Originally Answered: Weight Loss Surgery on Medicaid and Medicare?
That is a very difficult thing in our state since this is considered elective surgery.
From a personal perspective, the only people benefiting from this surgery are the physicians and hospitals who promote this option. Most people who undergo this procedure, regain weight after a couple years. This is not a good choice because there are superior alternatives.
A little over three years ago, I weighed 300 pounds and my appetite was insatiable. Today, after converting to a low-fat, whole plant based diet (per Dr. Caldwell Esselstyn, Jr.), I weigh 200 pounds and I'm still losing weight. I supplement my vegetarian diet with B12, D3, and ground flax seed. I eat lots of fresh leafy green vegetables (collards, kale, and spinach), colorful vegetables, legumes, whole grains, and some fruits. I avoid dairy and animal based foods and any processed foods. I avoid salt, sugars, oils, fats, colorings, flavorings, artificial sweeteners, herbicides, pesticides, preservatives, heavy metals, and many other unhealthy additives and contaminants.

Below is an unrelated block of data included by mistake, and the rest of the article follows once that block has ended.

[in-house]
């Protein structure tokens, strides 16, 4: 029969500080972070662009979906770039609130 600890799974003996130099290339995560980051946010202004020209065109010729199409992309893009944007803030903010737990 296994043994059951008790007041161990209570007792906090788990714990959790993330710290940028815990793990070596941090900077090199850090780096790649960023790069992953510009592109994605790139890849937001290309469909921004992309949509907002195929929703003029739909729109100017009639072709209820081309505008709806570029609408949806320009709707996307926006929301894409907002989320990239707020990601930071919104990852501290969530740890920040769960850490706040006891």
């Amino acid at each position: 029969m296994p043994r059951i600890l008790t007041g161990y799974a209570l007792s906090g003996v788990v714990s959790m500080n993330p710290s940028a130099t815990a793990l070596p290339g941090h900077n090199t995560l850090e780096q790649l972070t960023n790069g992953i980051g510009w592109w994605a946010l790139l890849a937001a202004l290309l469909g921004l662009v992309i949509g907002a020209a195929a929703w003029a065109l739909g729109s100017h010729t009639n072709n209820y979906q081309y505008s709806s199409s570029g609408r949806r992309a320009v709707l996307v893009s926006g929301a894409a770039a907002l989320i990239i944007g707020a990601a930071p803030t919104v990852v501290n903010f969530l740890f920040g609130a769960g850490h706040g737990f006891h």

It's a complete and permanent lifestyle change. After you've been eating healthy for six months, you should read Dr. Joel Fuhrman's book on fasting for health. When I participated in a medically supervised water fast, I lost one pound a day, kept it off, and lost my food cravings permanently.
Good luck on your program. Don't waste your time with the medical establishment. They don't have a clue about how to lose and maintain a healthy diet. Most experts are out to take your money and leave you confused.